Nearing Northern Limits

June 8, 2022 by Team Journey North

Summer is just a few weeks away. Eastern and Western monarchs are nearing the northern limits of their breeding grounds. And we're excited to share our third video in a series which celebrates international cooperation to protect monarch migration.

“Laying eggs on showy milkweed.” Photo: Stephanie in Shaw, OR (06/02/2022)

Springtime: A Time Of Renewal 

Estela Romero, environmental educator with Monarchs Across Georgia and Journey North, narrates this beautiful video showcasing the Symbolic Migration Project and the flight of monarchs and their journey toward breeding ranges in US and Canada. This video was funded by Monarchs Across Georgia, a committee of The Environmental Education Alliance, a 501(c)(3) organization and produced by Alan Vamte, Vamco Productions.

Watch the full video: Springtime: A Time of Renewal»

And read a heartwarming thank you on behalf of the next generation of monarch stewards»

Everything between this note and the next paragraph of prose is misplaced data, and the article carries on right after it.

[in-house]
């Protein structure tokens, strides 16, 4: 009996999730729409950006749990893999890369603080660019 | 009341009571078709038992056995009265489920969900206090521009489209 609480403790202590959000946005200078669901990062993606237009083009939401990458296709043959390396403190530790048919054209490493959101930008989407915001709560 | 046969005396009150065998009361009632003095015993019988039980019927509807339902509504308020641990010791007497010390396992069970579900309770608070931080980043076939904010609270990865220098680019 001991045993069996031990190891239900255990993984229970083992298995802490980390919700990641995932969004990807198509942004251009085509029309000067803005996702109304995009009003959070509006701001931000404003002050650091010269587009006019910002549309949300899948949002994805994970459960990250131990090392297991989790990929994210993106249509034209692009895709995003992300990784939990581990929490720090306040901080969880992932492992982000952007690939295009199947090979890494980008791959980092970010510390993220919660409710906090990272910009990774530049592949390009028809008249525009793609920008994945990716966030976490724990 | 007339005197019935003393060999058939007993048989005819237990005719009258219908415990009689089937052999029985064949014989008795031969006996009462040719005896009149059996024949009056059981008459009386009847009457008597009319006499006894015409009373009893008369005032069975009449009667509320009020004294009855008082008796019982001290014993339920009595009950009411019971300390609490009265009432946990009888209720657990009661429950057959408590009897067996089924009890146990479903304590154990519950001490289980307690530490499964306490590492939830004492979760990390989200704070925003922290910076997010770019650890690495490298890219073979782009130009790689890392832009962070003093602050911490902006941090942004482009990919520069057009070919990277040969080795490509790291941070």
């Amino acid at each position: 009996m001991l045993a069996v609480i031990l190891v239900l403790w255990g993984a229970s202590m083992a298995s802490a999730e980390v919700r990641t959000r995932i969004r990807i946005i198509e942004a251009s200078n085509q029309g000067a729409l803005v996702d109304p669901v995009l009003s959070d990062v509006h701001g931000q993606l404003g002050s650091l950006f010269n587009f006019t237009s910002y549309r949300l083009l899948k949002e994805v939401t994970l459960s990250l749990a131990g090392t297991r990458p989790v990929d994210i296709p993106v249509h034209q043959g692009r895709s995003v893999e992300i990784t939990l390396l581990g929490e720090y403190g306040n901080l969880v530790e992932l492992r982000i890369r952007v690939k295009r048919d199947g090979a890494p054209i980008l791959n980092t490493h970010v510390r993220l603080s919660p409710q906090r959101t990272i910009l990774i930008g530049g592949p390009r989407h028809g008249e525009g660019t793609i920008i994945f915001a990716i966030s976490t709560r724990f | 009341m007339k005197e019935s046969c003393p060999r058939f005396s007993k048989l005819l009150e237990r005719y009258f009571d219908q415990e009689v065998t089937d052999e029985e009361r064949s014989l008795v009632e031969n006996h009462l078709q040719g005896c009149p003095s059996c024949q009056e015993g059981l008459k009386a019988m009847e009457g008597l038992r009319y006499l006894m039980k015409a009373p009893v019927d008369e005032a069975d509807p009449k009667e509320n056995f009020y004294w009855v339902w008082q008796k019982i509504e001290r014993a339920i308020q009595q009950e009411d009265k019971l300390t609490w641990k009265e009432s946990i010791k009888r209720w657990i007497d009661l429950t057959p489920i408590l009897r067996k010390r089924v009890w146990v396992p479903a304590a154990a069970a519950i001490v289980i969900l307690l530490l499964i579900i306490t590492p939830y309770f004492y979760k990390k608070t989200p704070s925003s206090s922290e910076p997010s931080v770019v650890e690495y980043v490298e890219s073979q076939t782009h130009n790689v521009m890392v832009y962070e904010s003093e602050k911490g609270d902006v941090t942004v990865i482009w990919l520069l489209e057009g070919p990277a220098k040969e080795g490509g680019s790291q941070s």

Eastern Monarch Population

Eastern Monarch Spring 2022 Report #11

Monarchs are approaching the northern limits of their breeding range. In last week’s update, there were no reports of monarchs in Manitoba. This week, monarchs have made good progress are being spotted in Winnipeg and surrounding areas (latitude 50°N). Farther east, activity continues to pick up in Ontario, Quebec, New Brunswick, and Nova Scotia, but no reports yet from Prince Edward Island. And New England remains a hotspot of activity for adult monarchs, and now reports of eggs and larvae are on the rise as well.

Read more of the Eastern Monarch Spring 2022 Report #11»

Western Monarch Population

Letter from Gail Morris: Western Monarch Spring 2022 Report #11

In the Western U.S., migration is slowing as more monarchs arrive to breeding grounds and settle in for the summer. Gail Morris writes, “First sightings of monarchs are now reported across the western states as far north as Oregon and Idaho to the delight of observers who missed their flight the last two years. Meanwhile monarchs are now appearing in the higher elevations in Arizona as well as in California, Utah and New Mexico. Northern movement will cease soon as monarchs multiply in their summer breeding grounds around the West.”

Read more of Gail Morris’ letter: Western Monarch Spring 2022 Report #11»